When I was a junior in college, I had the great fortune to study in London for a semester. Not only did I learn an enormous amount about the world and myself, but I also made friendships that endured even four years later, strengthened my resume, and had the time of my life. I was fortunate enough to have a happy, healthy semester; however, the risks associated with studying abroad were all around me.
My eyes were opened to the danger of being in a different culture, of being far from home, and to the unexpected. Accidents do happen. Despite being in a wealthy, English-speaking country for four months, I saw situations unfold that reminded me that I was not home, and the risks of studying abroad became quite real during my time there. When a group of us traveled to meet some American friends in an unfamiliar part of London, my girlfriends and I were quickly shuttled into a cab when our guy friends were jumped by locals. Luckily, the worst injury was a broken nose, but the fear we all felt was a reminder that we were still, in fact, strangers to the city. My roommate slipped and fell on the rainy streets of London, hitting her brow bone and woke up the next day with her eye swollen shut, forcing her to wear an eye patch through our Easter dinner, and then waiting hours for medical attention in the backed up waiting rooms at the closest English hospital. Another friend got up during the night from her bunk bed (yes, we slept in oh-so-glamorous bunk beds) and hit her head in the dark, which required stitches.
Other rumors of missed flights, pickpocketing, getting lost, even riots traveled throughout my program that spring. At 21 years old, of course, I never felt genuinely unsafe or scared, feeling the world was at my fingertips during the most exciting semester of my college career. But the risk was indeed all around, and I can only imagine how many more risks exist in further, less Americanized parts of the world. While insurance cannot eliminate risk, it can help mitigate and help protect students. What coverages do you need when you study abroad?
As evidenced by my semester abroad, health insurance is necessary when studying abroad. When traveling to a different part of the world, you’ll be exposed to different risks and threats to your health – be it crossing a roadway with opposite traffic patterns or exposure to different illnesses than those at home. You’ll want health insurance. Before you leave, you’ll want to be covered in case you’ll need extra vaccinations for the locale you’re traveling to, and make sure to check with your health insurance provider to ensure you’ll be covered abroad. If not, seek out an international health plan.
Is insurance enough? Depending on where you choose to study, you may want to consider a plan that provides you with emergency medical evacuation back home. Some travel plans and other student-focused insurance plans give this added benefit to keep you safe in the event of an emergency.
If you’re heading to Europe, you’ve undoubtedly heard about pickpockets. As a student, you’ll be bringing far more than just some pocket change with you, however – from your laptop to an international cell phone to enough clothes to last a whole semester. Theft and damage can happen anywhere, including abroad. Once you’re settled, many of those items can be replaced if you have a renter’s insurance policy. Most renter’s insurance from home will follow you abroad, though be sure to check with your provider for the details. Before you go, research the area’s crime rates where you’ll be living, and don’t forget to consider damage when weighing whether or not to purchase a renter’s policy. Rainy London ruined many a pair of shoes while I was there!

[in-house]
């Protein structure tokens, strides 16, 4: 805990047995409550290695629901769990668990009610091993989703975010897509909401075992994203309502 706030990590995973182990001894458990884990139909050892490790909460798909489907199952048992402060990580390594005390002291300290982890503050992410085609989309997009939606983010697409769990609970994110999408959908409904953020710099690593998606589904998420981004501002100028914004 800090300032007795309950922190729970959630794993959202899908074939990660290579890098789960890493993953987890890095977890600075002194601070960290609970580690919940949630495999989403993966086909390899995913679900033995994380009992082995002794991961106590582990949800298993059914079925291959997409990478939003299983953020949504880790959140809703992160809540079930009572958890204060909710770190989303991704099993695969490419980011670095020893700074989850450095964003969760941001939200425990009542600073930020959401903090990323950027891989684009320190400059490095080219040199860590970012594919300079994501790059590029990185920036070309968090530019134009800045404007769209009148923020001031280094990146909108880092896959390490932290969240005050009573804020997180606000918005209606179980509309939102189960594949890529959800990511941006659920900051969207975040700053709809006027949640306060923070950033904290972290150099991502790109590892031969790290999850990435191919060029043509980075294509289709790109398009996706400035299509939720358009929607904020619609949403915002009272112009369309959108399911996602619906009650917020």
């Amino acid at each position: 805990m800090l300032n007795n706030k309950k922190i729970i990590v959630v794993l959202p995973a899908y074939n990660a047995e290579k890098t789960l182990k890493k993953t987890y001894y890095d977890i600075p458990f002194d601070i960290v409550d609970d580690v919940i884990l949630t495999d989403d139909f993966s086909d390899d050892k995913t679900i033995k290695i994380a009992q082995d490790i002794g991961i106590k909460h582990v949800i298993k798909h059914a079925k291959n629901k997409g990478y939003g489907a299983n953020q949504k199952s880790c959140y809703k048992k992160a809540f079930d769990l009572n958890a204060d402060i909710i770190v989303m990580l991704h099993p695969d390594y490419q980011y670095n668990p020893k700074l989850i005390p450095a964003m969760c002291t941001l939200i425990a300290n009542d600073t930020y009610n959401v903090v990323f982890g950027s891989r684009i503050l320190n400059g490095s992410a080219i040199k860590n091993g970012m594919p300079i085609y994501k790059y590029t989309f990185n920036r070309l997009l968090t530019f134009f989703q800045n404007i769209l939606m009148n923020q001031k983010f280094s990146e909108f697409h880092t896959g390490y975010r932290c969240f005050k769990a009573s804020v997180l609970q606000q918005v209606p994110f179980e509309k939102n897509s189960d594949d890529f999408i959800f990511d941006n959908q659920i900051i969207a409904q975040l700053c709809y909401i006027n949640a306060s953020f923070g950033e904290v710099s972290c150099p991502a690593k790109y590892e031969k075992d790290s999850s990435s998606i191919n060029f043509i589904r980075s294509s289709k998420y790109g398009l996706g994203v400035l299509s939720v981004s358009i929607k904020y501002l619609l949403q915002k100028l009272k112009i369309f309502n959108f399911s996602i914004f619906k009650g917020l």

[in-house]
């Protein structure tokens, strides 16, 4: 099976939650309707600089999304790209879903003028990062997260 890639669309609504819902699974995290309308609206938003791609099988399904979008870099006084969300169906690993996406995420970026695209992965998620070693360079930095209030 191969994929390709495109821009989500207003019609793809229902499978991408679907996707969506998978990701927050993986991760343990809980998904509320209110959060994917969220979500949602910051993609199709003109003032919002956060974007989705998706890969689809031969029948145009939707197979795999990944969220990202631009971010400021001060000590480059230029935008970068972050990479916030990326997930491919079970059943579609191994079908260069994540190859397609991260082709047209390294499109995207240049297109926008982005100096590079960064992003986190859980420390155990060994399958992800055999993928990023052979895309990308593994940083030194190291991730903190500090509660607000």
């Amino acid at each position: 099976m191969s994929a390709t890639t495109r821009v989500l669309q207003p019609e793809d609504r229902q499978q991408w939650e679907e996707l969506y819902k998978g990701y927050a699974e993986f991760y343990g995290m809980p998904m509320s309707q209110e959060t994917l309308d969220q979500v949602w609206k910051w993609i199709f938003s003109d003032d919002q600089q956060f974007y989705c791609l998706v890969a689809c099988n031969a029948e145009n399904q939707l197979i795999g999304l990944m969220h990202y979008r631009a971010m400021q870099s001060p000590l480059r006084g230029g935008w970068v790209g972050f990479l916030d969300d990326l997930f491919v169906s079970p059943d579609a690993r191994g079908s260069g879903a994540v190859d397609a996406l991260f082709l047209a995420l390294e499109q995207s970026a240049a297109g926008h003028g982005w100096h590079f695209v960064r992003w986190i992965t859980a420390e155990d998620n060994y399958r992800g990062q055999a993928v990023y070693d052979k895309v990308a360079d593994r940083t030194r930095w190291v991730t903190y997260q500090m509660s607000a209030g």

Wherever you go, you’ll probably be doing a lot of traveling and exploring. Moving from place to place, your luggage could pretty easily be lost. Travel insurance can help protect your belongings by covering replacement costs. Travel insurance also helps cover your flights and itineraries if your plans happen to go awry – like the time I almost slept through making my flight home from London and made it through the gate with just 10 minutes to spare… oh, memories! I’m pretty type-A, so now I firmly believe this could happen to anyone. Had I had travel insurance to cover my flight, I wouldn’t have been freaking out quite as much (getting home on the remaining $300 I had to my name probably wouldn’t have been easy!). Depending on the type of travel insurance you purchase, you’ll get different benefits, so be sure to do your research (some plans even include emergency medical evacuation, not too shabby!). Weigh your risks to determine if travel insurance is a good fit for you.
Driving abroad is a pretty complicated issue, especially since the laws from country to country vary widely. According to the U.S. Department of State, many countries do not accept American driver’s licenses, so you’d need to get an International Driving Permit if you want to drive abroad. In general, your auto insurance plan here at home does not cover you overseas. Auto insurance may be included with a car rental abroad; make sure to do your research when choosing to drive abroad and be mindful of what’s included under the coverage.
Consider whether it is essential to drive somewhere unfamiliar with different rules of the road. Can you get there via public transportation? The risk may not be worth going yourself.
Like any semester in college, studying abroad is expensive, if not more costly. College is a considerable investment for any family; you may want to consider tuition insurance to protect that investment. Weigh your risks to see if tuition refund insurance is a good fit for you.
Studying abroad will be the time of your life, but it does present risks. Make sure to survey those risks and protect yourself so you too can have a wonderful, carefree, and enriching study abroad experience!